Just over a year ago I left a position where I was working exclusively in paid search. I found myself in a small agency environment and as a result was that the mix of projects I was involved with diversified. I was thrown into the world of SEO (Search Engine Optimisation). Having worked in paid search, I wasn’t a complete newbie. I was familiar with how search engines worked, analysing data, attribution models and lots of other things that gave me a head start.
Learning from the mistakes of others
In hindsight I was very lucky with my start to SEO. I avoided many of the pitfalls which people fall into. The single biggest mistake I see is that people focus far too much on rankings. I can see why, as SEOs our job is to influence search results, right? And after all, the client knows their business better than me and will know the areas to target, right? Wrong. Well, generally. There are clients out there that know their businesses inside out. Some of them have also coupled this knowledge with a well-rounded understanding of inbound marketing and know the right areas to target. Unfortunately, 9 times out of 10 it is your job as an SEO to educate them. If this is not done properly, and the client is poorly managed, this generally results in a list of keywords that are on the first page but no increase in revenue. These keywords either didn’t really drive traffic or it was the wrong kind of traffic.
Revenue over Rankings
The problem is that there is often too much focus on things like rankings. Now, I’m not saying rankings aren’t important. They are a great top level indicator and can be used to show that all your hard work as an SEO is working. The question that you need to ask is “is this improving my clients business?” I heard Rand Fishkin say it first, revenue over rankings. This means that at the end of the day, you may be top of the search results but if you don’t see any revenue, so what? What value is this really adding?
The first thing you need to do is sit down with your client and discuss their business goals. In fact, they shouldn’t even be a client at this point. This conversation should happen when you are preparing to pitch. Otherwise how would you know what you are actually trying to achieve? Business goals should be specific, measurable and achievable. For example, grow online revenue by 15% year on year. Both the SEO and the client need to agree that these goals are what your campaigns success should be measured on. This is what you should report on.
Your tactics are how you will achieve the business goals. Now we know that we need to increase online revenue by 15% we have to work out how we will do it. This needs to be a clear and actionable plan. For example we will increase organic traffic by improving rankings for keyword A and get onto the first page. We will improve the UX (user experience) of the site by performing customer journey analysis and conversion optimisation. Etc.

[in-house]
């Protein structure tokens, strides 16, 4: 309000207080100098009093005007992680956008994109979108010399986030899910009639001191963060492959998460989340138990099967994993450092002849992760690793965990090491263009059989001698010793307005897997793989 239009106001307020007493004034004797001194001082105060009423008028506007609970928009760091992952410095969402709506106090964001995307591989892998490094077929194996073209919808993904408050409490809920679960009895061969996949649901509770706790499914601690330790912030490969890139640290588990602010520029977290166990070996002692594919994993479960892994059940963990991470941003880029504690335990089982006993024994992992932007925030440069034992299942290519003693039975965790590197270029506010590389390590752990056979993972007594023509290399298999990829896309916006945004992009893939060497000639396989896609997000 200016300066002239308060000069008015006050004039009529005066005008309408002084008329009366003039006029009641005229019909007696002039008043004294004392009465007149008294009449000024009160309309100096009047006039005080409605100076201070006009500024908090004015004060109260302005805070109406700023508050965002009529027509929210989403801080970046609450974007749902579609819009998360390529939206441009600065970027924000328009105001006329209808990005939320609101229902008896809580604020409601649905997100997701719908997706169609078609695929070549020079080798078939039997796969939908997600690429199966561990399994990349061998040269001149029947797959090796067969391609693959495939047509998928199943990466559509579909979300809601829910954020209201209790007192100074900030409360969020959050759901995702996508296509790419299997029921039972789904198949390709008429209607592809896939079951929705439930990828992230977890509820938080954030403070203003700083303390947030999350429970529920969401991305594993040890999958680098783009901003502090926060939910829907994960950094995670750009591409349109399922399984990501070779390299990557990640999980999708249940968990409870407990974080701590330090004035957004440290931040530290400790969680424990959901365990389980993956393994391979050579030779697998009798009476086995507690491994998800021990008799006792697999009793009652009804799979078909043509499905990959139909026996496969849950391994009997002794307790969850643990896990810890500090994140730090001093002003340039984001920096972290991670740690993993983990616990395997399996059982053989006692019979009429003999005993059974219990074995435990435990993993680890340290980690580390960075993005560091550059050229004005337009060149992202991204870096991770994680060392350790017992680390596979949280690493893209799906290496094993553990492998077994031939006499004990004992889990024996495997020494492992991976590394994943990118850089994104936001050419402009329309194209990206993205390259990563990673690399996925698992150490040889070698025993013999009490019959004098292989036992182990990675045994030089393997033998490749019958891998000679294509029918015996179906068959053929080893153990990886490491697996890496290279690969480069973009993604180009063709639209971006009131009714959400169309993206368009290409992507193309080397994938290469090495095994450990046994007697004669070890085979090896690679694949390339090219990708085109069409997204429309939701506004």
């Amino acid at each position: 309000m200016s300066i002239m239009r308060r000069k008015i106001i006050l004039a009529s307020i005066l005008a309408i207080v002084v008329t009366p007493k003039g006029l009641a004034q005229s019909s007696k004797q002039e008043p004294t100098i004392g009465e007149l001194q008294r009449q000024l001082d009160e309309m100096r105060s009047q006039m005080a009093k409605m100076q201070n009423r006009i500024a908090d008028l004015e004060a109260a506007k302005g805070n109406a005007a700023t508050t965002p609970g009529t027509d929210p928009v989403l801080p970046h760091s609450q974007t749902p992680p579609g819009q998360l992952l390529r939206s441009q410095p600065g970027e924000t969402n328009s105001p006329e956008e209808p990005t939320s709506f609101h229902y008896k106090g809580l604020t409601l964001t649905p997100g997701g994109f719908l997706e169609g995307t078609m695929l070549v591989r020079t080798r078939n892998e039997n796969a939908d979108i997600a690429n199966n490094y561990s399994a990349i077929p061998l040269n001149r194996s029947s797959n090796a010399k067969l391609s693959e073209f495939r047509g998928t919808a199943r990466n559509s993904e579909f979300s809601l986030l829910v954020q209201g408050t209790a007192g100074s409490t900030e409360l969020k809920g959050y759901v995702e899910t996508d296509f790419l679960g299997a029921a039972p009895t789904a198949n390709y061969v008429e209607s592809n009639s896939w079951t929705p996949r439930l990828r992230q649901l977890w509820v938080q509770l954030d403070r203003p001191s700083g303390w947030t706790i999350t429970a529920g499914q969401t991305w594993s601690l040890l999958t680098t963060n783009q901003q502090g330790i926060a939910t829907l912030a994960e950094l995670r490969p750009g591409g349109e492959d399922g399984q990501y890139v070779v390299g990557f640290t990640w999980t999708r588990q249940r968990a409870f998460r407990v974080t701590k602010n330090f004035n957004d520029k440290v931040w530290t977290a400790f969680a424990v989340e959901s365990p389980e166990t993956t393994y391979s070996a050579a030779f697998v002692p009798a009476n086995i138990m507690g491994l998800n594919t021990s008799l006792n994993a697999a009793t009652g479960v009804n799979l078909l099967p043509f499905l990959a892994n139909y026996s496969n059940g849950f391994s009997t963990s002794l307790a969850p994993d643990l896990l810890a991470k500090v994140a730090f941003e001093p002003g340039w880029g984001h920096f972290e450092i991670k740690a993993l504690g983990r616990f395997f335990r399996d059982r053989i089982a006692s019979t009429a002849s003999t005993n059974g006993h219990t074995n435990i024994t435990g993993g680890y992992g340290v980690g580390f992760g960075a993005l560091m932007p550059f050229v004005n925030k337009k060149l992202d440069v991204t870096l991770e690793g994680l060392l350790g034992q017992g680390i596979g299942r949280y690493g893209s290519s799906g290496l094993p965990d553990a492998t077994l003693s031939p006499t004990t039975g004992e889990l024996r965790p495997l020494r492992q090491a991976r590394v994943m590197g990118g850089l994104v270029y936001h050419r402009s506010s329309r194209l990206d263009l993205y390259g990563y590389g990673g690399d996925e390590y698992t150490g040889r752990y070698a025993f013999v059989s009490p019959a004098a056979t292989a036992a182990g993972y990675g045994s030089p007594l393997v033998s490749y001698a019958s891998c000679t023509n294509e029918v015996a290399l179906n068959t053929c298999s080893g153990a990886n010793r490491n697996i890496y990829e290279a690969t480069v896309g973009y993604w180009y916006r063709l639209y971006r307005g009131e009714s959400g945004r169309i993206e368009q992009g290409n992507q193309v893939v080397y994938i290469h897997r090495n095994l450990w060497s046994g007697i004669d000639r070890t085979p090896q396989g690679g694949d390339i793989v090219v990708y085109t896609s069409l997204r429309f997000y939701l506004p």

These are the techniques that an SEO will use to actually do their job. For example, you might improve rankings by earning links through content marketing and blogger outreach. The methodologies are going to change based on your tactics, which will change based on your business goals. It’s not a copy and paste job. Everything needs to be bespoke to each client.
KPIs (Key Performance Indicators)
This is where things like rankings, domain authority (DA) and page rank come into play. While the rankings can be important as key performance indicators, they are not what your work as an SEO should be judged on. The real question is “Has online revenue increased 15%?” Due to the complexity of search, something as acute as the ranking of a single keyword can be incredibly misleading. I have had discussions with client who are upset that some of their rankings have fallen, but have seen a rise in online revenue of 30% from organic search.
When reporting to the client, you should only go into as much detail as you need to. Report directly on the business goals and include a little detail on how this was achieved. Be prepared to drill down into specifics if you have to, but with reporting, usually less is more. The client is usually only interested in the top level stats (unless something has gone wrong). This is not because you are hiding anything from the client. It is simply to avoid over complicating the discourse. Where possible, you need to be talking about your business goals.
To summaries, placing too much importance on top level indicators like rankings can sometimes be misleading. Well established business goals should always be used to measure success. As Google’s ability to theme content becomes more advanced, focusing on specific keywords is becoming increasingly redundant. The rise of (not provided) was the start of this as it removed our ability to successfully attribute revenue to specific keywords.